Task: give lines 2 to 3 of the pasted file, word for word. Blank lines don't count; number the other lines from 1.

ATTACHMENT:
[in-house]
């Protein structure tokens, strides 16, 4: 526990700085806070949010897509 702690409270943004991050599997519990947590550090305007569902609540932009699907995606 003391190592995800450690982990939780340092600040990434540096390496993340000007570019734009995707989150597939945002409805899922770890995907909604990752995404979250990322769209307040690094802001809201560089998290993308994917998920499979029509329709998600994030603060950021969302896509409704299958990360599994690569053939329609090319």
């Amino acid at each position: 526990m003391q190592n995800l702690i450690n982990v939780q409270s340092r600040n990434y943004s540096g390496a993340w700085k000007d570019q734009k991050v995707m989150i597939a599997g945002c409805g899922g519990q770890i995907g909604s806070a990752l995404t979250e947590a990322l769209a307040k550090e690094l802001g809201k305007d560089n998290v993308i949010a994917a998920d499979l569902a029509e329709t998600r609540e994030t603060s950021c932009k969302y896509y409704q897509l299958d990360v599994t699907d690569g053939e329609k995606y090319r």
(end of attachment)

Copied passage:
């Protein structure tokens, strides 16, 4: 526990700085806070949010897509 702690409270943004991050599997519990947590550090305007569902609540932009699907995606 003391190592995800450690982990939780340092600040990434540096390496993340000007570019734009995707989150597939945002409805899922770890995907909604990752995404979250990322769209307040690094802001809201560089998290993308994917998920499979029509329709998600994030603060950021969302896509409704299958990360599994690569053939329609090319």
């Amino acid at each position: 526990m003391q190592n995800l702690i450690n982990v939780q409270s340092r600040n990434y943004s540096g390496a993340w700085k000007d570019q734009k991050v995707m989150i597939a599997g945002c409805g899922g519990q770890i995907g909604s806070a990752l995404t979250e947590a990322l769209a307040k550090e690094l802001g809201k305007d560089n998290v993308i949010a994917a998920d499979l569902a029509e329709t998600r609540e994030t603060s950021c932009k969302y896509y409704q897509l299958d990360v599994t699907d690569g053939e329609k995606y090319r």